Fun in the Sun

Posted by Michael Bakich
on Monday, November 20, 2006

On November 8, Mercury crossed the Sun’s disk in an event astronomers call a solar transit. Here at Astronomy magazine, the day was warm and clear, with only a few passing clouds blocking our view for brief periods. In our parking lot, the staff set up four telescopes — three with visual solar filters plus one Hydrogen-alpha scope. We observed from first contact, at 1:12 P.M., until the Sun set behind our building, shortly before 4:30 P.M. And we had a blast!

This event reminded me how much fun solar observing is, and not just during transits. Solar observing has some real advantages. First, it opens up the “other half” of the day. Of course, if it was cloudy last night and the morning is clear, this benefit is easy to see. But many times the real advantage is convenience — often logistics, fatigue, or how busy your day was affects your decision to observe at night or not. During the day, you don’t have to travel to a dark site (as if you could) or any site with “special” characteristics. Your driveway or backyard will do nicely.

Another advantage to solar observing results from the Sun being big and bright. Only have a small telescope? No problem. You’re not hunting a galaxy’s spiral arms at the edge of visual detection here.

I prefer to observe the Sun through a Hydrogen-alpha (Ha) filter. Not only is more detail visible than through a visual filter, but the Sun is dynamic in Ha wavelengths — things happen in real time. I remember many day-long observing sessions in my previous home in El Paso. I’d set up my telescope/filter combination early in the morning and let it track the Sun all day. It always amazed me how the Sun’s appearance could change so dramatically in only 8 or 10 hours. Often, friends would drop by and we’d watch prominences start as spikes, morph into loops, and end up as tree-shaped structures, all in only a few hours.

Ok, so Ha observing is great, but Ha filters also cost more than visual-light filters — in some cases, a hundred times more. Don’t despair. You’ll see lots of features through a visual solar filter as well. In fact, if you’re drawn to sunspots, you’ll see greater spot detail through a visual filter than through an Ha filter. Be sure to crank up the magnification to a point just below where the image really starts to degrade.

One final warning about observing the Sun — no, I’m sure you already know not to look directly at the Sun, especially through a telescope. But if you plan to do lots of solar observing, be sure to take precautions against sunburn.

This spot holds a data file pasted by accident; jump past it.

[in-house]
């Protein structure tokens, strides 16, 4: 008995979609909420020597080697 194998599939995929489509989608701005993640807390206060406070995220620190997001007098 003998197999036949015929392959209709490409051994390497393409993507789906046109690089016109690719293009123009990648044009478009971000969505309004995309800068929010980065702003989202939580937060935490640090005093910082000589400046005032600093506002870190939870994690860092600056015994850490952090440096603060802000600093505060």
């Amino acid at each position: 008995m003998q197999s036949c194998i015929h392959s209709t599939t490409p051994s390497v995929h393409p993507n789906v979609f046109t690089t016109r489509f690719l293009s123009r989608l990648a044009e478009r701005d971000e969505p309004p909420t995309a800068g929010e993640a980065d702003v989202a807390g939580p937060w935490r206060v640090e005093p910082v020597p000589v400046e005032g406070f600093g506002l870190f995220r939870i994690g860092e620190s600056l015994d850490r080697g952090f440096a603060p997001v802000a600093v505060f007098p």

On a hot July day, we almost can feel our skin crisping under the Sun’s rays. No further warning is necessary. The danger, however, comes on cool late spring or early fall days when the Sun still sits high in the sky, and its warmth feels great. Watch out! Even an hour under the Sun causes harm to skin, and you’re going to be spending a lot more time than that observing.

In El Paso, where I had a roll-off-roof observatory in my backyard, I’d retract the roof until it almost touched the telescope’s tube. This provided the maximum shadow within the observatory. I also fashioned a shading device to slip over the tube. It wasn’t complicated: I bought a large (3' by 3') piece of foam-core at an art supply store and cut out a hole the size of the telescope’s tube. Foam-core board is light, so when I slipped the shade over the tube, the extra weight didn’t affect the motor drive at all.

However you choose to observe the Sun, now’s the time to start. The Sun has been quiet the past few years. It just passed through a time (which happens every 11 years) called solar minimum. Sunspot numbers are down, and observers see fewer prominences and solar flares. On Earth, fewer aurorae (displays of northern or southern lights) occur.

During the next few years, we’ll approach solar maximum. During the last solar maximum, which stretched from the late 1990s to the early 2000s, the Sun was ablaze (pardon the pun) with activity. Some sunspots were so big you could see them through a filter with your naked eyes. Prepare for exhilaration!

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